One of two brothers to become placekickers in the NFL (his older sibling Chris kicked for the Bengals, Raiders, and Chargers), Bahr received All-America honors in college after connecting on 81.5 percent of his field goals and was chosen by the Steelers in the sixth round of the 1979 NFL draft. He also played soccer, in college and professionally with the Colorado Caribous and Tulsa Roughnecks of the North American Soccer League, before joining the Steelers. Bahr kicked 18 field goals and a league-leading 50 extra points for Pittsburgh in 1979, a season capped with a Super Bowl victory, and played a second year before being beaten out by David Trout in the ’81 preseason and moving on to the San Francisco 49ers. He was traded to Cleveland four games into the season and, while there were concerns about the length of his kickoffs, Bahr connected on a solid 13 of 20 field goal tries. Following a lesser year in 1982, he rebounded in ’83 to lead the NFL with an 87.5 field goal percentage (21 of 24).

1984 Season Summary
Appeared in all 16 games
[Bracketed numbers indicate league rank in Top 20]

Field goals – 24 [4, tied with Mark Moseley & Gary Anderson; 1st in AFC]
Most field goals, game – 3 vs. New England 10/7, at Atlanta 11/18
Field goal attempts – 32 [7, tied with Gary Anderson]
Most field goal attempts, game – 4 vs. New England 10/7
Field goal percentage – 75.0 [9]
PATs – 25
PAT attempts – 25
Longest field goal – 50 yards at Cincinnati 10/21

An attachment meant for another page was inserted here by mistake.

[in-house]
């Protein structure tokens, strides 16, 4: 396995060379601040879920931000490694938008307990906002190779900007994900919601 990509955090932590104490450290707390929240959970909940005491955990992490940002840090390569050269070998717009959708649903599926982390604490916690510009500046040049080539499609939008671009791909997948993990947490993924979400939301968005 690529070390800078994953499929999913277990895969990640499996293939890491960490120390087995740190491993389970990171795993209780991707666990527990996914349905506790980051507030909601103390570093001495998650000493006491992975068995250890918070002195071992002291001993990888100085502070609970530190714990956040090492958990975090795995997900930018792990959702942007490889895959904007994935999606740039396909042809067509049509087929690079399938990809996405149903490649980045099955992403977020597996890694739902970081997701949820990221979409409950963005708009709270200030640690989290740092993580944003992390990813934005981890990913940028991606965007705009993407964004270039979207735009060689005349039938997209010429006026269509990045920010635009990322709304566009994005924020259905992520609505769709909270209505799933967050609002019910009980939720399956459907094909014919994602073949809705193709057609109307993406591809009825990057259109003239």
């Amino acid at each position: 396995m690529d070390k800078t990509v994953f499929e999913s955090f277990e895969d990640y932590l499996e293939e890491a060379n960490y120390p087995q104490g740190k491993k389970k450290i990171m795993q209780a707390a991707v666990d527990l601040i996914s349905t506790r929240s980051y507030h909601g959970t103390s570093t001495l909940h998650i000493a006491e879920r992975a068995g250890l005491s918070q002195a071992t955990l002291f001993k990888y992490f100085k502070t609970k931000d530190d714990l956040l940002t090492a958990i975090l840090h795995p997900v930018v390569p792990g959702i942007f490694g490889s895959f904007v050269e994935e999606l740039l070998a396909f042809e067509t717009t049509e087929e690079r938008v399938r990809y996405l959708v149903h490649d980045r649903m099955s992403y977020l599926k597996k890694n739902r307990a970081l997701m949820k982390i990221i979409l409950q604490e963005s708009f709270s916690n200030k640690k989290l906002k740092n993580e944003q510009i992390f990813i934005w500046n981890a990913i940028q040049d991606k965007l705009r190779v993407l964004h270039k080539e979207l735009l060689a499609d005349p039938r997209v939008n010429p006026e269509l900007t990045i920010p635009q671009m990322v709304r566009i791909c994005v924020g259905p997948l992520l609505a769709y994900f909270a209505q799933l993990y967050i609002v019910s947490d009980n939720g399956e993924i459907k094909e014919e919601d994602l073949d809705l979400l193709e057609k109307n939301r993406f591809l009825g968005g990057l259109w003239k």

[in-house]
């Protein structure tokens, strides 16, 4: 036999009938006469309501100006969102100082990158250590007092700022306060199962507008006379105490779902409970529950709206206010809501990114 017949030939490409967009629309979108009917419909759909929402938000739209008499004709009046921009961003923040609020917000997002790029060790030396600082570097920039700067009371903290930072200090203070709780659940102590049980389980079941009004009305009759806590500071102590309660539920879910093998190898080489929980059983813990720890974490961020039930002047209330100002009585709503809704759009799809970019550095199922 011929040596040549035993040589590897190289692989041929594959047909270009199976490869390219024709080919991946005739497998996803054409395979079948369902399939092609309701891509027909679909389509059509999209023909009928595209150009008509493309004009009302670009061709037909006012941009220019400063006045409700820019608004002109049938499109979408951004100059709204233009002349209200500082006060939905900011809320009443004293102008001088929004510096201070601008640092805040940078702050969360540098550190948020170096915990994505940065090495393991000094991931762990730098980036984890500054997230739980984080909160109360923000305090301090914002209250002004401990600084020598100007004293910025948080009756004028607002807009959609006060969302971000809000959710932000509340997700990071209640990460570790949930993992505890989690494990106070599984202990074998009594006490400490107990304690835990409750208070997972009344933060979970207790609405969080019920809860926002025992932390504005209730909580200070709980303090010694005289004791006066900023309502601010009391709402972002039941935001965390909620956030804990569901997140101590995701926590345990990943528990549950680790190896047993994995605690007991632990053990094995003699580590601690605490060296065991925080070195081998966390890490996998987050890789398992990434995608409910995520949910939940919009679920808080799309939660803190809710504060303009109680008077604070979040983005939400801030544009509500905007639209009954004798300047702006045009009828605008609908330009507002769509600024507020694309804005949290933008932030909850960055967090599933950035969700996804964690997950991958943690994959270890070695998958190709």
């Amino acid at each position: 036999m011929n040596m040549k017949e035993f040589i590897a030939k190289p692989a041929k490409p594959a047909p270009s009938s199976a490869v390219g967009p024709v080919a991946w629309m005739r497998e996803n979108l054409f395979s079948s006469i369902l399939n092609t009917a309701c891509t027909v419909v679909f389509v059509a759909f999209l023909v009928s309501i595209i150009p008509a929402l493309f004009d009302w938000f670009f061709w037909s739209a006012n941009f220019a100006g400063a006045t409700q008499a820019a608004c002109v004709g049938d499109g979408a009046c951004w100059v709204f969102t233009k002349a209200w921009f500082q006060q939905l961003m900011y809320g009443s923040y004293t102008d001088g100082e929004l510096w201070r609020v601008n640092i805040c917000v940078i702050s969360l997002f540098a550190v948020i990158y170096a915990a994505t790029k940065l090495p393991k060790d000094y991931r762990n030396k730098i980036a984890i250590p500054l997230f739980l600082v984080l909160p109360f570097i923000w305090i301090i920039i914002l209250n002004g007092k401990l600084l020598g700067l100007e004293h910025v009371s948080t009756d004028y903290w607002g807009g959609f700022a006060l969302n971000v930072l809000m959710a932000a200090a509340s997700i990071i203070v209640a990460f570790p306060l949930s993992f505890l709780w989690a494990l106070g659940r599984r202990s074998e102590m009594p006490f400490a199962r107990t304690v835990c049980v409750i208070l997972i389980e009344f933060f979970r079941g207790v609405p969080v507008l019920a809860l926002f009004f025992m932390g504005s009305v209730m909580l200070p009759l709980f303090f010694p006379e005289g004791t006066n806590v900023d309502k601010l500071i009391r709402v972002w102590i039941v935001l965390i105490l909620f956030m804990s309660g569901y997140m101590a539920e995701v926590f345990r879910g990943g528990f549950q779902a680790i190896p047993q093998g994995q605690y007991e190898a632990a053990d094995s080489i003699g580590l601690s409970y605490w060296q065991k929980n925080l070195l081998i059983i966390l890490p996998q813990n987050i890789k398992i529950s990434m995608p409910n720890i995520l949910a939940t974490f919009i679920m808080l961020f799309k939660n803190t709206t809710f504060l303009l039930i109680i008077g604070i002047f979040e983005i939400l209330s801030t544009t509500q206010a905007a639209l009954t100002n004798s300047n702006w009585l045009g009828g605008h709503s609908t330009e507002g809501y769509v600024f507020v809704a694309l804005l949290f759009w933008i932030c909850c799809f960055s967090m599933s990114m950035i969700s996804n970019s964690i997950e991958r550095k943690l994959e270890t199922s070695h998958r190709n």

Field Goals – 24
PATs – 25
Points – 97 [17]

Browns went 5-11 to finish third in the AFC Central.

Bahr spent another five seasons with the Browns, although injuries were a factor when he tore knee ligaments while making a tackle in 1986 that cost him the remaining four games that year, the postseason, and most of ’87. After kicking 143 field goals and 248 extra points, resulting in 677 points for the Browns, Bahr moved on to the New York Giants in 1990 and, in addition to 17 field goals in 13 regular season contests, booted five field goals against the 49ers in winning the NFC Championship game 15-13. He also was successful on both of his three-point attempts in the one-point Super Bowl win over Buffalo. After two more years with New York, Bahr started the 1993 season with Philadelphia, who waived him in December, and finished up with New England, where he kicked a career-high 27 field goals in ’94. He played one more season for the Patriots (and was cut in the 1996 preseason in favor of rookie Adam Vinatieri)  and concluded his 17-year career with 300 field goals out of 415 attempts (72.3 %), 522 extra points, and 1422 points, which ranked ninth in NFL history at the time.


Highlighted Years features players who were consensus first-team All-League* selections or league* or conference** leaders in the following statistical categories:

Rushing: Yards, TDs (min. 10)
Passing: Yards, Completion Pct., Yards per Attempt, TDs, Rating
Receiving: Catches, Yards, TDs (min. 10)
Scoring: TDs, Points, Field Goals (min. 5)
All-Purpose: Total Yards
Defense: Interceptions, Sacks